00:52:16.870 --> 00:52:42.269 Tommy DiMisa: I decided, I guess that I'm just gonna help nonprofits tell their story and amplify their message into my mind. Make the world a better place. So let's do the game. Let's play a game. Now, Diane, what's upcoming for this organization? Who, if anybody specifically are you looking for relationships with and or give you, if you want to give some shout outs. I mean, we talked about Professor Savage and the great work that Billy is doing. But you know, what do you need? How can we help what's going on? When do you want me to come up to Boston stuff like that?

00:52:42.270 --> 00:52:45.499 Diane Nahabedian @ Envisioning Access: And come up to Boston anytime you want.

00:52:45.500 --> 00:52:46.939 Tommy DiMisa: Alright. We'll do that. We'll make that happen.

00:52:46.940 --> 00:52:57.850 Diane Nahabedian @ Envisioning Access: We're here, I guess! Shout outs I. You know what I have to shout out to my staff. They are the best, the best, and the board. You know what we have a really loving, wonderful board. So

00:52:57.870 --> 00:53:10.670 Diane Nahabedian @ Envisioning Access: I I have to shout out to them, I think what we you know what I think. If folks are interested in the work we're doing, if they wanna learn more about the projects they have technology they're inventing.

00:53:11.040 --> 00:53:29.549 Diane Nahabedian @ Envisioning Access: They wanna learn how to invest. I'm not gonna say no to investment. Or you know, they wanna learn about giving all of that. We are looking for partners all the time. If somebody is interested in learning how to get involved with us.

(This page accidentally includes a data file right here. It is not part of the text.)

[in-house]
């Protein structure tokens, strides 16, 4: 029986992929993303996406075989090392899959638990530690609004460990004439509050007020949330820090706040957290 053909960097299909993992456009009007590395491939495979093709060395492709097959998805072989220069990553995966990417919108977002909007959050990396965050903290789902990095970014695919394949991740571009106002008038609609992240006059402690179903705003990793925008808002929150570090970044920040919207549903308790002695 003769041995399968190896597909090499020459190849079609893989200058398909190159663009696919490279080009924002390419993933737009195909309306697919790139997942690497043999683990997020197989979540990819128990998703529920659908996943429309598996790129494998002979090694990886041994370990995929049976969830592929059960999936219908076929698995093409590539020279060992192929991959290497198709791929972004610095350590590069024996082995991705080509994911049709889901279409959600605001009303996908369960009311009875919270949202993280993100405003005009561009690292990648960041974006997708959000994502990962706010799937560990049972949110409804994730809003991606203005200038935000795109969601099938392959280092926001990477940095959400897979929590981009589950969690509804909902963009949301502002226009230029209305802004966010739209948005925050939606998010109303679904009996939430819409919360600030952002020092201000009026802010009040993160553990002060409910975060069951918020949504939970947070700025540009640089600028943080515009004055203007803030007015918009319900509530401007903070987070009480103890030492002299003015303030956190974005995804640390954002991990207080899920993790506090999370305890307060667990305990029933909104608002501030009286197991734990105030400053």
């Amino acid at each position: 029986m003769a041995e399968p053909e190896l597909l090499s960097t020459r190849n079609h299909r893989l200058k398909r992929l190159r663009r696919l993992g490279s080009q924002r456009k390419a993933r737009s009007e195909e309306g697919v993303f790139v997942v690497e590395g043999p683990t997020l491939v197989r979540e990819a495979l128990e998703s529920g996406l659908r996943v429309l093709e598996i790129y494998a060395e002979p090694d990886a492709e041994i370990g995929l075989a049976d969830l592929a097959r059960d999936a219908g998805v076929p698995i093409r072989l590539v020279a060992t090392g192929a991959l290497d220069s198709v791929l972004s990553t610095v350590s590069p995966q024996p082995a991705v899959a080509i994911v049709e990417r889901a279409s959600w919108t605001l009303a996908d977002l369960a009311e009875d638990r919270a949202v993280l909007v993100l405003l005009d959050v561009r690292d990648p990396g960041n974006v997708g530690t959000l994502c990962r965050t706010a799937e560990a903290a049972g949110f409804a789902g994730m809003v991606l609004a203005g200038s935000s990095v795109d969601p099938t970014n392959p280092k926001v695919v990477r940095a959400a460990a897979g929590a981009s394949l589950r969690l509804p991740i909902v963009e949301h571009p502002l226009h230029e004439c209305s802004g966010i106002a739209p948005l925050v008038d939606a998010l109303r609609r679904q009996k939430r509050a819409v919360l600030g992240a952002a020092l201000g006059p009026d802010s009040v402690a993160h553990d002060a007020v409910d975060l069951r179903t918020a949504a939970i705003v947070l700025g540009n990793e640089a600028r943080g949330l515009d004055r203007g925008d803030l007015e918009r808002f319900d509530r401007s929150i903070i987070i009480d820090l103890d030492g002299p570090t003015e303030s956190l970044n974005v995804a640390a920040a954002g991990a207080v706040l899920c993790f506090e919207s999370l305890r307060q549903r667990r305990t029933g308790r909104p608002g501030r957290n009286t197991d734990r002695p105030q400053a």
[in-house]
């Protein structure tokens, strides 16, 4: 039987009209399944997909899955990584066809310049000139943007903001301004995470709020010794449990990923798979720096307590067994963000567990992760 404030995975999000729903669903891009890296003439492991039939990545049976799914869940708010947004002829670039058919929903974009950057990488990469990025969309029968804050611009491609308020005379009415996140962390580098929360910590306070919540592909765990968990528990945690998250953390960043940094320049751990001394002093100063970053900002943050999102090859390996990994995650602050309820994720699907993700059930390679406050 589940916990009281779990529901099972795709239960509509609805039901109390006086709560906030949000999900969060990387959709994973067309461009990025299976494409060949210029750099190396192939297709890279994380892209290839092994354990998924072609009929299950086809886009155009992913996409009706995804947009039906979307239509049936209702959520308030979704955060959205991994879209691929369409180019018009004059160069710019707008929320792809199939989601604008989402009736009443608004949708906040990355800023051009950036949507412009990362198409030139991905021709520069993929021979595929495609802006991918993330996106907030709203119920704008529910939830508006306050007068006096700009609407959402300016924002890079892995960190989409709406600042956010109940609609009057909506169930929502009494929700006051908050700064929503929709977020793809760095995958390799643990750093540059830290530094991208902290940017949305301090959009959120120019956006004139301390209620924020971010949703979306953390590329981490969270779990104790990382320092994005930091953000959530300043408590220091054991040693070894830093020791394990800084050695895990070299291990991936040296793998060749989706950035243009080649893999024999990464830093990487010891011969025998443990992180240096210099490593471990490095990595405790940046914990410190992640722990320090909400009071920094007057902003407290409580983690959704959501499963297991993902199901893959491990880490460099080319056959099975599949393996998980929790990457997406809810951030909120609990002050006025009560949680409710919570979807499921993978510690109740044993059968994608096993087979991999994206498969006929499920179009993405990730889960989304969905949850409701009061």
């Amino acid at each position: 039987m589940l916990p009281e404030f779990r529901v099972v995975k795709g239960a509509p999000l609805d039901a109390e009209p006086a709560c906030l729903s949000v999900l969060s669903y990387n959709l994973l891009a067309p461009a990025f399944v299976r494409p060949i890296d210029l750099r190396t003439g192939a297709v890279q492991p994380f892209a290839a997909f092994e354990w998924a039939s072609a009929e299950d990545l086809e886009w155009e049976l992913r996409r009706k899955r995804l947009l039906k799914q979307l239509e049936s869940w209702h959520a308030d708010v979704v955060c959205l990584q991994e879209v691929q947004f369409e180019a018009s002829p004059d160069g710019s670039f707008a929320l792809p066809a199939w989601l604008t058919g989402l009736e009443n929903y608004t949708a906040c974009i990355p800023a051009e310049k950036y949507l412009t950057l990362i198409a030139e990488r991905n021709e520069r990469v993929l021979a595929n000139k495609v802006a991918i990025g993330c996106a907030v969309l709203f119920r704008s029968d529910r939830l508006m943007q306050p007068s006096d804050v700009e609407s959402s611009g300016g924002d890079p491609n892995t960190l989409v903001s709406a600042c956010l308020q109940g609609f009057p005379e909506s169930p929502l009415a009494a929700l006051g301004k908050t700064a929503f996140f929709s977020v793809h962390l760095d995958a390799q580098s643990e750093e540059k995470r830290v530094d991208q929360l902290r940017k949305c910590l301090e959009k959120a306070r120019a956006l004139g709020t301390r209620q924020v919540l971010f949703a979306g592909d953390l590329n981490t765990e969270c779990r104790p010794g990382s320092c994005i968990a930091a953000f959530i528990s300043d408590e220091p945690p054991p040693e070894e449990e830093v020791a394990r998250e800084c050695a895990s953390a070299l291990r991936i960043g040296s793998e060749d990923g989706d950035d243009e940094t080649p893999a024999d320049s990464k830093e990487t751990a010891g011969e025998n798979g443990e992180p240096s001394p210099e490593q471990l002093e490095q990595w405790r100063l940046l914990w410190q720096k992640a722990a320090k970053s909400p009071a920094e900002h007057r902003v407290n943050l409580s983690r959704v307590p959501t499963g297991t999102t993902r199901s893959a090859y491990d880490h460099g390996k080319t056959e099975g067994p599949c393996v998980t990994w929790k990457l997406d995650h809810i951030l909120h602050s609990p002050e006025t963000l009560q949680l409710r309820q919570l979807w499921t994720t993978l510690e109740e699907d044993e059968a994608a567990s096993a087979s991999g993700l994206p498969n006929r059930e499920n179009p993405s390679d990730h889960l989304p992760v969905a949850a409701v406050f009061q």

00:53:30.363 --> 00:53:31.509 Diane Nahabedian @ Envisioning Access: In testing

00:53:31.630 --> 00:53:49.729 Diane Nahabedian @ Envisioning Access: all of that, just go to info i nfo info at envisioning, and then what we do is we'll just look through, and then they we will go to the right person. But you know, partners in all of those ways. We're looking for. The other thing, I will tell you is, we have

00:53:49.760 --> 00:53:53.660 Diane Nahabedian @ Envisioning Access: a a fun event in October, October eighteenth.

00:53:54.060 --> 00:54:00.310 Diane Nahabedian @ Envisioning Access: from 4 to 7 pm. It's an accessible fencing event, and we're doing it in conjunction.

00:54:00.310 --> 00:54:01.750 Tommy DiMisa: Fencing like this.

00:54:02.145 --> 00:54:13.224 Diane Nahabedian @ Envisioning Access: Doing it with the Boston Fencing Club done this, but one of the members of the staff here is a fencer and quite a good fencer.

00:54:13.620 --> 00:54:18.070 Tommy DiMisa: Touche, Diane Touche, that's all I know about. That's the only thing I could say about fencing. I know.

00:54:18.070 --> 00:54:23.879 Diane Nahabedian @ Envisioning Access: I'm not a fencer, but he is, and we are. Gonna do a clinic for kids.

00:54:25.200 --> 00:54:30.019 Diane Nahabedian @ Envisioning Access: and you know, if you are a fencer, or want to learn about a fencing fencing.

00:54:30.120 --> 00:54:49.968 Diane Nahabedian @ Envisioning Access: If you're in a wheelchair, if you are not in a wheelchair, everybody, absolutely everybody children, you know, especially like 7 to 15. You are more than welcome. We want you. It's only $20 and then there will be a Para Olympian who has been who fences that will

00:54:51.350 --> 00:54:55.719 Diane Nahabedian @ Envisioning Access: probably participate be snacks. Yeah, lots of.

00:54:55.720 --> 00:54:59.259 Tommy DiMisa: So that what? What what a great thing! Just to you know! I think

00:55:00.720 --> 00:55:10.689 Tommy DiMisa: I try. You know I don't do it every morning. But I try to write down things I'm grateful for, you know, because we talk a lot about gratitude as a society now, and we realize how important it is, and how it changes our mindset.

00:55:10.730 --> 00:55:25.667 Tommy DiMisa: And every time I I do have this little notebook that I write things in, but I don't do it every day but one of the top things that I write down, and I tell people that I'm most grateful for is my eyes and my legs, and I say that really, because I it is very